But today, those beliefs are not taken for granted. Physicists speak of many universes and many dimensions of space. Yet if we can’t even take for granted the very number of universes, it becomes harder to avoid asking, “Why is there any universe at all?” A new openness to these deeper-level questions about reality has also opened many people to the possibility of God.
Twist #3 – The Startling Coincidences That Permit Us to Live
In the materialist story of the world, science has definitively shown that we were not meant to be here. We were a fluke, our existence the result of “a fortuitous concourse of atoms.” Science dethroned man in the cosmos.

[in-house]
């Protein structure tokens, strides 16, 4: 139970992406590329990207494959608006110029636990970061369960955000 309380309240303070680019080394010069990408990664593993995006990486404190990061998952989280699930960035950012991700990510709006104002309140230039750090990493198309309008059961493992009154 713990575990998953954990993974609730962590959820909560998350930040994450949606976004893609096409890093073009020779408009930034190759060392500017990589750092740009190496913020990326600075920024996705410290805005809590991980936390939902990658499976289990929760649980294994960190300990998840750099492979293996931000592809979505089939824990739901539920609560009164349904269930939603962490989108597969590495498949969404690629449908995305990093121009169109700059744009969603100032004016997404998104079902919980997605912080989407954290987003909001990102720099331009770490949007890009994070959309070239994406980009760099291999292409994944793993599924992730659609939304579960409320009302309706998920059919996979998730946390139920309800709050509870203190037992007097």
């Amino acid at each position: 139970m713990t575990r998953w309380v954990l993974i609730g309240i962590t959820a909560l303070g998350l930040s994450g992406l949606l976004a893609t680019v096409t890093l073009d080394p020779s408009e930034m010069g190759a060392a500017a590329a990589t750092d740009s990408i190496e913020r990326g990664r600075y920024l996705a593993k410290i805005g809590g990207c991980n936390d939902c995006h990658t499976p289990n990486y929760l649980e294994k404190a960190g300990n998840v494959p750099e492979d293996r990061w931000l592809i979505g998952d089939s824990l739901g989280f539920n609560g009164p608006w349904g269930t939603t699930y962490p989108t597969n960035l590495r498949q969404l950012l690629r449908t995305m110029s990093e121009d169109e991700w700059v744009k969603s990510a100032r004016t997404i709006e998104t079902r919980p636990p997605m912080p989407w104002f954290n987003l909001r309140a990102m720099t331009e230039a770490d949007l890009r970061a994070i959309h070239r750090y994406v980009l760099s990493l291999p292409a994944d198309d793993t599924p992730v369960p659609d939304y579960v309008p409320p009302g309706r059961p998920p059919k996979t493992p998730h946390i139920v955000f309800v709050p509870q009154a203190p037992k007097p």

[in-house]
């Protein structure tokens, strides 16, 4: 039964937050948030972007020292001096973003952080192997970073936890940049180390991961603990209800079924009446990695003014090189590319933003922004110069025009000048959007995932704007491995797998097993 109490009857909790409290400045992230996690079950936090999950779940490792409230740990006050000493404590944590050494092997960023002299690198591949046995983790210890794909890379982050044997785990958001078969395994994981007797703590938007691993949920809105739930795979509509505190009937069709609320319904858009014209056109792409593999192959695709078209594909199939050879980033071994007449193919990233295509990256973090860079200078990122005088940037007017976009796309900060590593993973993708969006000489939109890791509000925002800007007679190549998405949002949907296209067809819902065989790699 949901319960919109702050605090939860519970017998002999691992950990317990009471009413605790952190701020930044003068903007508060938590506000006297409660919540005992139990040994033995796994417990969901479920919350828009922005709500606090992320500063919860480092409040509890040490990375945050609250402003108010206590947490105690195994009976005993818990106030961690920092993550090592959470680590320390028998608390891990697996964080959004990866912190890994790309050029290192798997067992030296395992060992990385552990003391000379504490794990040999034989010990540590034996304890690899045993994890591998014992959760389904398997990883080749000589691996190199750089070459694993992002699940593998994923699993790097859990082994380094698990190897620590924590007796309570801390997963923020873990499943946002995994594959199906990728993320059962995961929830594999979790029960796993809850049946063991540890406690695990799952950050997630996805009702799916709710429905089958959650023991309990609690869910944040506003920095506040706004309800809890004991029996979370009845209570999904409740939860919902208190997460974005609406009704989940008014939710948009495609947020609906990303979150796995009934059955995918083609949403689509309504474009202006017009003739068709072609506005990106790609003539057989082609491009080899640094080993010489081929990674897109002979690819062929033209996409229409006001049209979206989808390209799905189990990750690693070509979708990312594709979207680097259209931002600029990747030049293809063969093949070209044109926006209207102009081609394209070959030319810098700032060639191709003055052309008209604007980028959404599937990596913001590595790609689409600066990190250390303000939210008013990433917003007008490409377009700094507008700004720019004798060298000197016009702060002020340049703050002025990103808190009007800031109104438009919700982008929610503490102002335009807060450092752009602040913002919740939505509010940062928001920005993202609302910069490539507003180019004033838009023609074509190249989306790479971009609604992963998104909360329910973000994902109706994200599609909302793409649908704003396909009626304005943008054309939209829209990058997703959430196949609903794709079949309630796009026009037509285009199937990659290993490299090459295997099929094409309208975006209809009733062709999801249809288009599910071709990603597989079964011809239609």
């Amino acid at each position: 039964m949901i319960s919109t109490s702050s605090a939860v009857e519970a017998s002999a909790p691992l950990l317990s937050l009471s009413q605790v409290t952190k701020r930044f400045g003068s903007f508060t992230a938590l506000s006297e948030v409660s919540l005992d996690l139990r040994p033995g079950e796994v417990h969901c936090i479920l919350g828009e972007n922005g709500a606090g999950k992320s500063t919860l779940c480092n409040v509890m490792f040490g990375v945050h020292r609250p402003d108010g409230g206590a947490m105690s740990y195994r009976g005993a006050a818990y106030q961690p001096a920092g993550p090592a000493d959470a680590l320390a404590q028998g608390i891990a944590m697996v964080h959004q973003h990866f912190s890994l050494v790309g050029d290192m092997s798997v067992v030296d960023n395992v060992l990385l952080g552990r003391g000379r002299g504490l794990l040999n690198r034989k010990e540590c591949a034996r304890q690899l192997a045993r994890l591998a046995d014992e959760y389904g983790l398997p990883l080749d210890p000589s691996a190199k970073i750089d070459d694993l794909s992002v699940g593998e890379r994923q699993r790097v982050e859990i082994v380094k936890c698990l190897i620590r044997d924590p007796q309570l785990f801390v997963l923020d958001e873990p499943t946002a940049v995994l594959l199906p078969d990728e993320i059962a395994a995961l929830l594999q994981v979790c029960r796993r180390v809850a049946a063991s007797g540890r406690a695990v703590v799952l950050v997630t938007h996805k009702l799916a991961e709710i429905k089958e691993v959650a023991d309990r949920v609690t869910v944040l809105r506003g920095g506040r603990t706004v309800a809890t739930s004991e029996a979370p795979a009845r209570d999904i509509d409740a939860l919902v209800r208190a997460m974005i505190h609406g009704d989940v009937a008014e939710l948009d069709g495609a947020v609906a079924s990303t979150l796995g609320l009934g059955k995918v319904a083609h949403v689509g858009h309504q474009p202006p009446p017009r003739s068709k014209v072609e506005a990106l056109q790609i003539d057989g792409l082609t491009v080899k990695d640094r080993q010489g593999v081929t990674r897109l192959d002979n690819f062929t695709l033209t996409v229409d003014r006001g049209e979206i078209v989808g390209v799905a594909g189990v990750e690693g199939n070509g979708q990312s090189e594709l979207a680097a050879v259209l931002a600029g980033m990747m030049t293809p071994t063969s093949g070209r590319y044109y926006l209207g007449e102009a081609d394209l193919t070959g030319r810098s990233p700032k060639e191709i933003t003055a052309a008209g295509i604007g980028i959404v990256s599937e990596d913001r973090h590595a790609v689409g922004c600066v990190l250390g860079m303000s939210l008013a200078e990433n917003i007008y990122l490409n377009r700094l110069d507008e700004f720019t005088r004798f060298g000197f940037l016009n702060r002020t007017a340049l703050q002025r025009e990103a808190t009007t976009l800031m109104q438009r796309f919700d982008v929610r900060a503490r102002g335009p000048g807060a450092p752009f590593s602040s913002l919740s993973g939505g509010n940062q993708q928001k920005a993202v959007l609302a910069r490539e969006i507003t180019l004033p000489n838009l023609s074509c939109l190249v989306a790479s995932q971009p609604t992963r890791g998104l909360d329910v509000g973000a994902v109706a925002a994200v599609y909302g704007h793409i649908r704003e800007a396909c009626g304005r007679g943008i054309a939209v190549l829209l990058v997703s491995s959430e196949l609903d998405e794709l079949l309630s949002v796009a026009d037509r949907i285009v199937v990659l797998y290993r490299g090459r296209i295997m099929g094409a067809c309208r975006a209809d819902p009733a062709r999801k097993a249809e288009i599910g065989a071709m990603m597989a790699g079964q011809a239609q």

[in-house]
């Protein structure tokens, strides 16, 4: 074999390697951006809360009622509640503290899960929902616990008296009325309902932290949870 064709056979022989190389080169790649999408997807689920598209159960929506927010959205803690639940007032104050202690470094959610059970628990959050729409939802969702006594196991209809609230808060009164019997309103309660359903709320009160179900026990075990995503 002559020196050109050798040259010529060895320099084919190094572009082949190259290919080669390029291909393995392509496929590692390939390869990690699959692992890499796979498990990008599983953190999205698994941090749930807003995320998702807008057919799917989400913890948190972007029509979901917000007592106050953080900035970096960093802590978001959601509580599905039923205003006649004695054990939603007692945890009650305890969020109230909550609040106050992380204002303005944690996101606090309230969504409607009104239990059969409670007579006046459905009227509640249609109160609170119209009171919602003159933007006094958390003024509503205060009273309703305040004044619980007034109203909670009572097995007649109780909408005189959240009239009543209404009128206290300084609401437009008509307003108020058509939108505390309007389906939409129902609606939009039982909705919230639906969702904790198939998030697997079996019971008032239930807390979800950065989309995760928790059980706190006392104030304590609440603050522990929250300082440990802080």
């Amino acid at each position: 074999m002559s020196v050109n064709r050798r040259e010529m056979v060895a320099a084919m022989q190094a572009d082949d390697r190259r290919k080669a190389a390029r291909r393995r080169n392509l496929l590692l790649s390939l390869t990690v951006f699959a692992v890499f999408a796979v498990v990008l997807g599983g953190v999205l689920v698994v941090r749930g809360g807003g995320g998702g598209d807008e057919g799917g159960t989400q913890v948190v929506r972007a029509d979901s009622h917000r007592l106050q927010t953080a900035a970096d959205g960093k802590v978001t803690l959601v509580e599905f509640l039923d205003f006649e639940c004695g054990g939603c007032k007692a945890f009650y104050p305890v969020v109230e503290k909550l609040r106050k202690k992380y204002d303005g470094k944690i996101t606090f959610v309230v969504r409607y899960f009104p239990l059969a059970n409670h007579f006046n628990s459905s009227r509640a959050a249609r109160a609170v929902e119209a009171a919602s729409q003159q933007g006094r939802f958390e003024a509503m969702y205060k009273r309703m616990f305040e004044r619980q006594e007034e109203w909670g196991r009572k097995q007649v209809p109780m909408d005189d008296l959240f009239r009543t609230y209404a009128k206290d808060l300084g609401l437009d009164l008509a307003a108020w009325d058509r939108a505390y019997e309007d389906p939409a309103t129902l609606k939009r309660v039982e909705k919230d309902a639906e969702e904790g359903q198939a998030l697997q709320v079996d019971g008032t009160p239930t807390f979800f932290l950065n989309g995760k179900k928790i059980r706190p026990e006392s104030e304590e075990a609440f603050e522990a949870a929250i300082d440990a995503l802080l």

Except now, science is telling a different story. Beginning in the 1970s, people started talking about “anthropic coincidences”, certain features of the laws of physics which seem—just coincidentally—to be exactly what is needed for the existence of life to be possible in our universe. As Barr writes, “The universe and its laws seem in some respects to be balanced on a knife-edge. A little deviation in one direction or the other in the way the world and its laws are put together, and we would not be here. As people have looked harder, the number of such ‘coincidences’ has grown” (25).
This is exactly what we might expect if human beings were meant to be here, and if the universe was created with us in mind. It doesn’t mean the materialist view of the world is certainly false. In fact, skeptics have proposed other ways to explain this apparent fine-tuning for life (though Barr refutes the most popular attempts in his book.)